Parents’ anger as primary school plans to introduce transgender education for children as young as four
Parents have threatened to take their children out of classes after a primary school announced plans to introduce transgender education into the curriculum.
Meopham Community Academy in Kent is proposing to educate its pupils, who range from the age of four to eleven, on terms such as transgender, non-binary, and assigned sex.
Children in Years 1 and 2 will be taught how to combat negative gender stereotypes, while those in Years 5 and 6 will learn about issues relating to transgenderism and gender identity – and look at understanding, identifying, and defining different sexual orientations.
But the proposed shake-up to the curriculum has already received an intense backlash – with a forum between parents, teachers, and school leaders reportedly becoming ‘heated’.
One parent, who wished to remain anonymous, commented: ‘The meeting was very heated.
‘There were lots of complaints.
Michele Sowden-Mehta, senior school improvement lead at The Golden Trust Alliance, which runs Meopham, said the forum was held to hear views
‘People are worried the content does not feel age-appropriate.’
Other parents threatened to remove their children from the lessons if they go ahead as planned.
However, some parents voiced their support for the idea, with Zoe Aglan remarking: ‘I think the earlier we educate children about LGBTQ+, the better.
‘Ideally, one day we will reach a stage in society where everyone will be accepted and there will be no need for these focused lessons.
‘I see these initiatives as part of the journey to achieve that.’
Michele Sowden-Mehta, senior school improvement lead at The Golden Trust Alliance, which runs Meopham, said: ‘The purpose of the forum was to hear the views of parents specifically around the content being taught and when they feel it is age-appropriate to introduce these themes to their children.
Meopham Community Academy in Kent is proposing to educate its pupils, who range from the age of four to eleven, on terms such as transgender, non-binary, and assigned sex
‘We understand that every parent wants the very best for their child, and, when opinions differ, the discussion can become heated.
‘The vast majority of feedback we have received to date has been supportive and we will continue the discussions with parents, carers, and the wider school community through a formal consultation in the new year.’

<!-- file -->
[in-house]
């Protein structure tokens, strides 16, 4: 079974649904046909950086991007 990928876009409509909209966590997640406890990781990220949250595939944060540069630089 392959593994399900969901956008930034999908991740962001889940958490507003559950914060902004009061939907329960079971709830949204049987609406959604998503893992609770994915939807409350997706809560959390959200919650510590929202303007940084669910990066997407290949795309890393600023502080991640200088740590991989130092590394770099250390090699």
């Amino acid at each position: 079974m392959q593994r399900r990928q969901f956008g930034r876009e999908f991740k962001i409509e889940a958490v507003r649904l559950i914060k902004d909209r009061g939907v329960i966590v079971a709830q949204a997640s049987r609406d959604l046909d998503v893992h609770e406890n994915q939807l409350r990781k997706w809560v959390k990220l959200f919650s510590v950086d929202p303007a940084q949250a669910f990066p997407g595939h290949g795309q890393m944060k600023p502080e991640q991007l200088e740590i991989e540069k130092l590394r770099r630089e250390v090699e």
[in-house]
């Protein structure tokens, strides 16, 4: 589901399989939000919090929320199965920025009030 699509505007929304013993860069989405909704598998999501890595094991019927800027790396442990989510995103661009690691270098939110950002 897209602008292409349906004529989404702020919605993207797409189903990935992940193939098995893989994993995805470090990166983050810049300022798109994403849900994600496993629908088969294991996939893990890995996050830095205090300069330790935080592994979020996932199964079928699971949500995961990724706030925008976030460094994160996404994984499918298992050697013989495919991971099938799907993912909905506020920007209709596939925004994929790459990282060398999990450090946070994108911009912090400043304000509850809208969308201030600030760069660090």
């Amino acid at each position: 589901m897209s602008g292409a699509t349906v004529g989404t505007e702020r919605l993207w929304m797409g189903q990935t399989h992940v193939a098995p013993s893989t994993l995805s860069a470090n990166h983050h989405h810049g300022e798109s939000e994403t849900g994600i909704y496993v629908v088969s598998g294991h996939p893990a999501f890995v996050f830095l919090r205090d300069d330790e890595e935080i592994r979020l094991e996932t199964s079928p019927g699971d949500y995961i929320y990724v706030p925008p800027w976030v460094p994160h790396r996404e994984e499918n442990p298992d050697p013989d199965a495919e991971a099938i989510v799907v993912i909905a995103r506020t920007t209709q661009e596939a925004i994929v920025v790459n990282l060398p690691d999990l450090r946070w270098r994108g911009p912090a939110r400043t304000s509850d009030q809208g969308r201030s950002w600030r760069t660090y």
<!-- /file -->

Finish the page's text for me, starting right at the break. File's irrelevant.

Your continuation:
Ms Sowden-Mehta also stressed that the plans are part of ‘a larger review’ to ensure school curriculums promote inclusion and diversity.
She explained: ‘This is not only about children who identify as LGBTQ+. This is about all children.
‘We know for example that children who do not fit into typical gender stereotypes, such as boys who do not enjoy football, are much more likely to be bullied than those who do.
‘Or, children who do not live with a mum and a dad, but with two mums or one parent or a grandparent, and may feel that they are different to others.
‘We want them to understand that everyone’s situation may be different but those around them love them very much.
‘However, for pupils who do identify as LGBTQ+, we know that they are twice as likely to be bullied.
‘The impact this has on a person’s mental health can be devastating, with LGBTQ+ young people being two times more likely to contemplate suicide, and Black LGBTQ+ young people three times more likely.’
According to a 2021 independent research report by charity Just Like Us, LGBTQ+ pupils were twice as likely to be bullied – and 91% had heard negative language about those who identify as part of the community.
The study, which surveyed 2,934 pupils aged 11 – 18 across the UK, also found that schools with positive messaging around being LGBTQ+ were less likely to experience suicidal thoughts and feelings.
It claims that 74 per cent of LGBTQ+ pupils who have never had positive messaging from their school about being LGBTQ+ had contemplated suicide, a number which dropped to 65 per cent when they had had positive messaging from their school.
The new programme at Meopham Community Academy has been spearheaded by The Golden Thread Alliance Trust, which runs the school.
It will see the children taking part in a range of new classes and workshops, while staff will receive training from Pop n Olly – one of the UK’s leading LGBTQ+ educational resources.
The shake-up to the trust’s ‘Relationships and Sex Education’ curriculum will first be piloted at Meopham, before potentially being rolled out to nine other schools in the area.
A spokesperson from The Golden Alliance Trust said that when reviewing the content of the curriculum, it would take into account pupils’ ages, maturity levels, and cultural and religious backgrounds.
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